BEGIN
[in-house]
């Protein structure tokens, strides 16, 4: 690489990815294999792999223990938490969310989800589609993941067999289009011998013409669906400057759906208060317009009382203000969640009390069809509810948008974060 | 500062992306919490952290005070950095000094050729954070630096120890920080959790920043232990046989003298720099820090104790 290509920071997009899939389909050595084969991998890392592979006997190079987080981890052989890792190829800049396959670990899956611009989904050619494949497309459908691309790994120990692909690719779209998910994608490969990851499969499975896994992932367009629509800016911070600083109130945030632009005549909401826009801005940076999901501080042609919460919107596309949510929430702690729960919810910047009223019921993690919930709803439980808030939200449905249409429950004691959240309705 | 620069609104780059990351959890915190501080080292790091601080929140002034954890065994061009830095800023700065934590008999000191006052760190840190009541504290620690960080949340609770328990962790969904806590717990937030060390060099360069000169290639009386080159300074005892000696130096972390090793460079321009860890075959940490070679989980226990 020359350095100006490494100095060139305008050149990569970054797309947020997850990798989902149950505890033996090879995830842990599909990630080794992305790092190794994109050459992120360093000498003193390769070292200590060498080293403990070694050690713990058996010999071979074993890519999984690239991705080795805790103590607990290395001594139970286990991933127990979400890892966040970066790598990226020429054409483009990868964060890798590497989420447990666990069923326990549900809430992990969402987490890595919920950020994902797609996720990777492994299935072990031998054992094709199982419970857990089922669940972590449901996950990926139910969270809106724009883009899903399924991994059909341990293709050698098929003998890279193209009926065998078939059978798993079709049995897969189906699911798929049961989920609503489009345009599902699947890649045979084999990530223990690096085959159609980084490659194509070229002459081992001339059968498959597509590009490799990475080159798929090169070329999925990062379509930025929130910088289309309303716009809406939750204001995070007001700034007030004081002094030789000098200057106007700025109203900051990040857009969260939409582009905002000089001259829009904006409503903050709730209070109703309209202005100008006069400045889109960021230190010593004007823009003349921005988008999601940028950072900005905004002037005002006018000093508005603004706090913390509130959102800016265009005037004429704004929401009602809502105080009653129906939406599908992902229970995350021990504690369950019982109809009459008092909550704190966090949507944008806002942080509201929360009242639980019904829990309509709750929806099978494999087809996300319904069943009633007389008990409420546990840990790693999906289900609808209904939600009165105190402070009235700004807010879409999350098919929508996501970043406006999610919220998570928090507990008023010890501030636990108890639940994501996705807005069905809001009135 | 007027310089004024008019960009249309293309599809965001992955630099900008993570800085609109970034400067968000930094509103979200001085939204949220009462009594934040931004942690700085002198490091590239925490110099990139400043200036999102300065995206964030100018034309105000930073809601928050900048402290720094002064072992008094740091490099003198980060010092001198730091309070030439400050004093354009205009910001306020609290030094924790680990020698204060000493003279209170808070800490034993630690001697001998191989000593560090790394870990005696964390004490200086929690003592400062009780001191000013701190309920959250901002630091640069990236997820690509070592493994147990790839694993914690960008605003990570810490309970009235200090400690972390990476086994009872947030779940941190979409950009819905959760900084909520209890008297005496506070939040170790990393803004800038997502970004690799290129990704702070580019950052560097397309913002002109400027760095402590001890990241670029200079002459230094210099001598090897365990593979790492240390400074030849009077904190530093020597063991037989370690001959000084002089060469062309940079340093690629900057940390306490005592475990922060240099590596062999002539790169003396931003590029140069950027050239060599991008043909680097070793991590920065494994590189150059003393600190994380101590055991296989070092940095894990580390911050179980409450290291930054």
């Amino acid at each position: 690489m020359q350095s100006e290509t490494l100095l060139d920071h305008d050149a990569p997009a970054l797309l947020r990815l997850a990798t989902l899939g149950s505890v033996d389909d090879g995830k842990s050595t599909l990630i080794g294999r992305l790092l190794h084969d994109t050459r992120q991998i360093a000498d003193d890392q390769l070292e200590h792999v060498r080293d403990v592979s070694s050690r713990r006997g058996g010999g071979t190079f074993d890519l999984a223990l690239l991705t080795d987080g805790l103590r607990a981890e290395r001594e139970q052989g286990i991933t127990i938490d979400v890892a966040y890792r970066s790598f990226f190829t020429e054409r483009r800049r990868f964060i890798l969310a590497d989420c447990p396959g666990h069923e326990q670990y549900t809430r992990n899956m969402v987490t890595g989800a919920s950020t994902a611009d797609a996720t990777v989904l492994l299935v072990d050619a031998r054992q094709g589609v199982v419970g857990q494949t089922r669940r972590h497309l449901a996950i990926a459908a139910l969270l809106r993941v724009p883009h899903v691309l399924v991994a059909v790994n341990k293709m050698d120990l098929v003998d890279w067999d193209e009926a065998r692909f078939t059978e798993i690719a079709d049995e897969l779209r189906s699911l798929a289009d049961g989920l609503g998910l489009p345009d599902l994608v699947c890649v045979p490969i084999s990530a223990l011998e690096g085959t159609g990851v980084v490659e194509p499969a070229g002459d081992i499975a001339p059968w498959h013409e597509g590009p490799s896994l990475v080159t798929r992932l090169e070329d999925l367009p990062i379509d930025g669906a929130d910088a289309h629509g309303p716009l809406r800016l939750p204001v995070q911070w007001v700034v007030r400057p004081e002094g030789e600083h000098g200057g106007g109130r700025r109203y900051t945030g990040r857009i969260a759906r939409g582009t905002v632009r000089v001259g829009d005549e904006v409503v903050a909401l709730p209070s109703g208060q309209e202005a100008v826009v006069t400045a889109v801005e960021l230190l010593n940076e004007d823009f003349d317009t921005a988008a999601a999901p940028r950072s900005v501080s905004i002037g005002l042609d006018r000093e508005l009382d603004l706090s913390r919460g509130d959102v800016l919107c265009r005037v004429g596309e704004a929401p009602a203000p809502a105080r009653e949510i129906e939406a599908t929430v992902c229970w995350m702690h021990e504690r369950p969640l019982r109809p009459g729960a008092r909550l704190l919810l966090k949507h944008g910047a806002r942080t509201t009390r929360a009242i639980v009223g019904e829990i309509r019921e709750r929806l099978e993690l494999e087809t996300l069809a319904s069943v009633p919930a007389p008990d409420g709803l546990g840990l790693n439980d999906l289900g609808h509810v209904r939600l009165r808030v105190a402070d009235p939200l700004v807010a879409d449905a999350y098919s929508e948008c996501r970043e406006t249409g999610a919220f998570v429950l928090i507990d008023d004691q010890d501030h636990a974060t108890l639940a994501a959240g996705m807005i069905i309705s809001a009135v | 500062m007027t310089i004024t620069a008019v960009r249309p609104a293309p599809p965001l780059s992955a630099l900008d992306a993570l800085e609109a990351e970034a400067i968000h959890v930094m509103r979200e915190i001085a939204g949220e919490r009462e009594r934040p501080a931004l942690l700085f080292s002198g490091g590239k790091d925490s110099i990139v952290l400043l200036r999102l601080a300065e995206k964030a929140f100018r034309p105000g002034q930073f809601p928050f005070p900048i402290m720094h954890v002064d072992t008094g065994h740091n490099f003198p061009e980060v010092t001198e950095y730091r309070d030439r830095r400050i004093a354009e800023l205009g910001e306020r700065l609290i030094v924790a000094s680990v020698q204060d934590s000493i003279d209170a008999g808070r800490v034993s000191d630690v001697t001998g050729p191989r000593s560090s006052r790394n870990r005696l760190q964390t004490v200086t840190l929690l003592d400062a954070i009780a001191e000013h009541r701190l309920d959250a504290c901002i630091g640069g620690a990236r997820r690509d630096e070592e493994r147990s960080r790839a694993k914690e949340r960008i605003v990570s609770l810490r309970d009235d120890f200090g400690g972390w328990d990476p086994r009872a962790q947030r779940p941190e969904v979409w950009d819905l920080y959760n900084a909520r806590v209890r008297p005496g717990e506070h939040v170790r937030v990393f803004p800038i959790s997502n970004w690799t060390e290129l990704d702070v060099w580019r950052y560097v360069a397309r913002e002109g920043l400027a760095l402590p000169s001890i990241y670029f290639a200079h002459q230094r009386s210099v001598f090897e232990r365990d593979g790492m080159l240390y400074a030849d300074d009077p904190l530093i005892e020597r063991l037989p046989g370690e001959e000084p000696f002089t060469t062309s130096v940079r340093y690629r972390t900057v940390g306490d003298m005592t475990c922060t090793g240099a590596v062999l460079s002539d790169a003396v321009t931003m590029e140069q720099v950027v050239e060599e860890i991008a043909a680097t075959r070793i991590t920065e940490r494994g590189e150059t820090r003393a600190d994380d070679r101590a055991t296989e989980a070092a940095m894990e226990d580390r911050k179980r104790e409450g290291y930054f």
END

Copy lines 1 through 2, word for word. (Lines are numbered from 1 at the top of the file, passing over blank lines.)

[in-house]
């Protein structure tokens, strides 16, 4: 690489990815294999792999223990938490969310989800589609993941067999289009011998013409669906400057759906208060317009009382203000969640009390069809509810948008974060 | 500062992306919490952290005070950095000094050729954070630096120890920080959790920043232990046989003298720099820090104790 290509920071997009899939389909050595084969991998890392592979006997190079987080981890052989890792190829800049396959670990899956611009989904050619494949497309459908691309790994120990692909690719779209998910994608490969990851499969499975896994992932367009629509800016911070600083109130945030632009005549909401826009801005940076999901501080042609919460919107596309949510929430702690729960919810910047009223019921993690919930709803439980808030939200449905249409429950004691959240309705 | 620069609104780059990351959890915190501080080292790091601080929140002034954890065994061009830095800023700065934590008999000191006052760190840190009541504290620690960080949340609770328990962790969904806590717990937030060390060099360069000169290639009386080159300074005892000696130096972390090793460079321009860890075959940490070679989980226990 020359350095100006490494100095060139305008050149990569970054797309947020997850990798989902149950505890033996090879995830842990599909990630080794992305790092190794994109050459992120360093000498003193390769070292200590060498080293403990070694050690713990058996010999071979074993890519999984690239991705080795805790103590607990290395001594139970286990991933127990979400890892966040970066790598990226020429054409483009990868964060890798590497989420447990666990069923326990549900809430992990969402987490890595919920950020994902797609996720990777492994299935072990031998054992094709199982419970857990089922669940972590449901996950990926139910969270809106724009883009899903399924991994059909341990293709050698098929003998890279193209009926065998078939059978798993079709049995897969189906699911798929049961989920609503489009345009599902699947890649045979084999990530223990690096085959159609980084490659194509070229002459081992001339059968498959597509590009490799990475080159798929090169070329999925990062379509930025929130910088289309309303716009809406939750204001995070007001700034007030004081002094030789000098200057106007700025109203900051990040857009969260939409582009905002000089001259829009904006409503903050709730209070109703309209202005100008006069400045889109960021230190010593004007823009003349921005988008999601940028950072900005905004002037005002006018000093508005603004706090913390509130959102800016265009005037004429704004929401009602809502105080009653129906939406599908992902229970995350021990504690369950019982109809009459008092909550704190966090949507944008806002942080509201929360009242639980019904829990309509709750929806099978494999087809996300319904069943009633007389008990409420546990840990790693999906289900609808209904939600009165105190402070009235700004807010879409999350098919929508996501970043406006999610919220998570928090507990008023010890501030636990108890639940994501996705807005069905809001009135 | 007027310089004024008019960009249309293309599809965001992955630099900008993570800085609109970034400067968000930094509103979200001085939204949220009462009594934040931004942690700085002198490091590239925490110099990139400043200036999102300065995206964030100018034309105000930073809601928050900048402290720094002064072992008094740091490099003198980060010092001198730091309070030439400050004093354009205009910001306020609290030094924790680990020698204060000493003279209170808070800490034993630690001697001998191989000593560090790394870990005696964390004490200086929690003592400062009780001191000013701190309920959250901002630091640069990236997820690509070592493994147990790839694993914690960008605003990570810490309970009235200090400690972390990476086994009872947030779940941190979409950009819905959760900084909520209890008297005496506070939040170790990393803004800038997502970004690799290129990704702070580019950052560097397309913002002109400027760095402590001890990241670029200079002459230094210099001598090897365990593979790492240390400074030849009077904190530093020597063991037989370690001959000084002089060469062309940079340093690629900057940390306490005592475990922060240099590596062999002539790169003396931003590029140069950027050239060599991008043909680097070793991590920065494994590189150059003393600190994380101590055991296989070092940095894990580390911050179980409450290291930054």